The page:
North Dakota oil production up 3 percent

WILLISTON, N.D. – North Dakota produced 973,045 barrels of oil per day in November, a nearly 3 percent increase and another all-time high, according to preliminary figures released Tuesday by the Department of Mineral Resources.

Warm November weather contributed to that surge in production, but cold temperatures slowed hydraulic fracturing activity in December and early this month, Director Lynn Helms said.

In November, 71 percent of the state’s oil production was transported by rail, up from 69 percent in October, said Justin Kringstad, director of the North Dakota Pipeline Authority.

The total amount of oil transported by rail in North Dakota, including some Montana Bakken production, grew to 780,000 barrels per day in November, Kringstad said.

Market prices are driving more oil to rail, while 22 percent was transported by pipeline in November, Kringstad said.

Continued growth in rail transportation is important to keep up with production, Helms said.

Any impact from the Dec. 30 derailment near Casselton won’t be available until January figures are released, Kringstad said.

Helms said he believes it is technologically possible to design or retrofit rail cars to safely transport Bakken crude.

“We move about 750,000 barrels per day of Bakken crude in semis every day and we don’t have explosions and fireballs and things like that,” Helms said, referring to oil that is trucked within the state to pipeline and rail facilities. “It’s safely moved in enormous amounts every single day in North Dakota. I don’t believe that it’s impossible to come up with the technology that’s possible to do so by rail.”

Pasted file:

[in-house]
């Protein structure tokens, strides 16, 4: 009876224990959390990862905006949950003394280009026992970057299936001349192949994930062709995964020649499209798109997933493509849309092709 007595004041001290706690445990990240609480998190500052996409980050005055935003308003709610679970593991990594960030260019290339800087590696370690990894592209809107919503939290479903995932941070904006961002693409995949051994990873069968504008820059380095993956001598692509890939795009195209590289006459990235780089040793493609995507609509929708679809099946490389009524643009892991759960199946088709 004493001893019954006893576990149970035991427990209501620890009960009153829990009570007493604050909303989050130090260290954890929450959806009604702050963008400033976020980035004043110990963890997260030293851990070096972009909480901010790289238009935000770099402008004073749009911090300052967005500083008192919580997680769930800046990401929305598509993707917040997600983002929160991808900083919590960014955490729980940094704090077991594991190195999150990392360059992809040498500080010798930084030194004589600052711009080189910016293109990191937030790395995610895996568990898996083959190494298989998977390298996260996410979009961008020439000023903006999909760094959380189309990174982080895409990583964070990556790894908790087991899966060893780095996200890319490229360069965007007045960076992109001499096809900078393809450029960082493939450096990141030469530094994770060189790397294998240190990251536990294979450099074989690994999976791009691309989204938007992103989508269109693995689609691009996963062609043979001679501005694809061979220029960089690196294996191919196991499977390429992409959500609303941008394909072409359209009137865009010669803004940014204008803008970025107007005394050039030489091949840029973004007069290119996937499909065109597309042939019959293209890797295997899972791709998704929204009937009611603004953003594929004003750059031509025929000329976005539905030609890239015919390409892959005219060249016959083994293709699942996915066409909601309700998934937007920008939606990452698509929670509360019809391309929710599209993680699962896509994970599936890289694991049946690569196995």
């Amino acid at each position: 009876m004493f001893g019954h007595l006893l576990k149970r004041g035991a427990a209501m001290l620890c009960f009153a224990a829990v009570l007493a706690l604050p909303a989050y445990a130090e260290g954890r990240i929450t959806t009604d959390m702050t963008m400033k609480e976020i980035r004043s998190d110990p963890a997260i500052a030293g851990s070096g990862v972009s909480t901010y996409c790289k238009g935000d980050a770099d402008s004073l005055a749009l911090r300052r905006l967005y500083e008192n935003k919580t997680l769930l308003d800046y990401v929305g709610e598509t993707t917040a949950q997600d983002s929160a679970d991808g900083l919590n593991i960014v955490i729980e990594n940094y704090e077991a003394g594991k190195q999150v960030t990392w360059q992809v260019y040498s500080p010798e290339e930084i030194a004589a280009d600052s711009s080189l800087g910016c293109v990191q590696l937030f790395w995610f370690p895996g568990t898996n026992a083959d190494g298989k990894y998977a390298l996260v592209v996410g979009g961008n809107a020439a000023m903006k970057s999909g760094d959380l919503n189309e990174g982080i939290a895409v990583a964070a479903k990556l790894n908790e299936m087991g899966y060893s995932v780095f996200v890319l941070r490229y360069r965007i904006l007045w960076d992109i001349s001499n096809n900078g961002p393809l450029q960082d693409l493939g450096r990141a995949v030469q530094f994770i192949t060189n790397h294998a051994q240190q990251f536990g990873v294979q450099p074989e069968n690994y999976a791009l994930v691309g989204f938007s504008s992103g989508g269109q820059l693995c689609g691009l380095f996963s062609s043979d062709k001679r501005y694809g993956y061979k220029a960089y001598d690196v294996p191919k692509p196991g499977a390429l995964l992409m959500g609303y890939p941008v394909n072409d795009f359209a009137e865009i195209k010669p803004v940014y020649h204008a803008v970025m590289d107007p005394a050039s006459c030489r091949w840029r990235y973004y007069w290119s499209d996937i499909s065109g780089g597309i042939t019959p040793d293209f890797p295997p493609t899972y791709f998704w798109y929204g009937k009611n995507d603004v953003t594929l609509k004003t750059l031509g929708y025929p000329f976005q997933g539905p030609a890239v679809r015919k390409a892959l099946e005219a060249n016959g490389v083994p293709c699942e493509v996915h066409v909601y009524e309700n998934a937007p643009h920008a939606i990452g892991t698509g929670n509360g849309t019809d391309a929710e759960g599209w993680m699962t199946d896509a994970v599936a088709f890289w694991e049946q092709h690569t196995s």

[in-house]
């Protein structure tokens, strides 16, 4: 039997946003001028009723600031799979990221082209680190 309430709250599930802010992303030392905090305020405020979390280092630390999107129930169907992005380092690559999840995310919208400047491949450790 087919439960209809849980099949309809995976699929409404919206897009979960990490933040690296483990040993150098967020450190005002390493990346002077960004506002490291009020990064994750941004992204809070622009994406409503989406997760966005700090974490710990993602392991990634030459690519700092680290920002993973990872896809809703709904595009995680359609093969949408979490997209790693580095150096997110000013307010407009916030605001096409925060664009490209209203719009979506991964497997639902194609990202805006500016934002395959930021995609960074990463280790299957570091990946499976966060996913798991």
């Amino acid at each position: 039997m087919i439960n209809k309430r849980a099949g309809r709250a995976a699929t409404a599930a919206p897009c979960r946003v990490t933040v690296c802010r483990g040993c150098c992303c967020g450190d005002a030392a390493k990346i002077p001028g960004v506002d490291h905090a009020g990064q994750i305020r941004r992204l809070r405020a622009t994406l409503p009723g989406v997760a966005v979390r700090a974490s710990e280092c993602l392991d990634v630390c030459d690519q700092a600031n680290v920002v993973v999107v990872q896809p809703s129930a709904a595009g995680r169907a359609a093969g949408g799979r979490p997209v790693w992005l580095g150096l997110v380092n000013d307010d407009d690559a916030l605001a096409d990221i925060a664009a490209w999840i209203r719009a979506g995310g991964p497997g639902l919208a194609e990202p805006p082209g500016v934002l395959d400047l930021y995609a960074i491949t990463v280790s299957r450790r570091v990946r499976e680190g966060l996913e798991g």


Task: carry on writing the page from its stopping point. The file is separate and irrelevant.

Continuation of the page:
North Dakota natural gas production also hit another all-time high in November with an average of nearly 1.09 billion cubic feet per day.

The percentage of natural gas flared grew 2 percent to 30 percent in November, which Helms attributes to the temporary shutdown of the Hess Corp. gas processing plant at Tioga.

An expansion at the gas plant should significantly reduce flaring, but the transition to the new facility will cause a temporary increase, he said.

“We’re going to see some pretty tough flaring numbers in December and January,” Helms said.

North Dakota now has 10,023 producing oil wells, passing the 10,000 mark for the first time. About two-thirds of the wells are in the Bakken and Three Forks formations, but they account for 93 percent of the state’s oil production.

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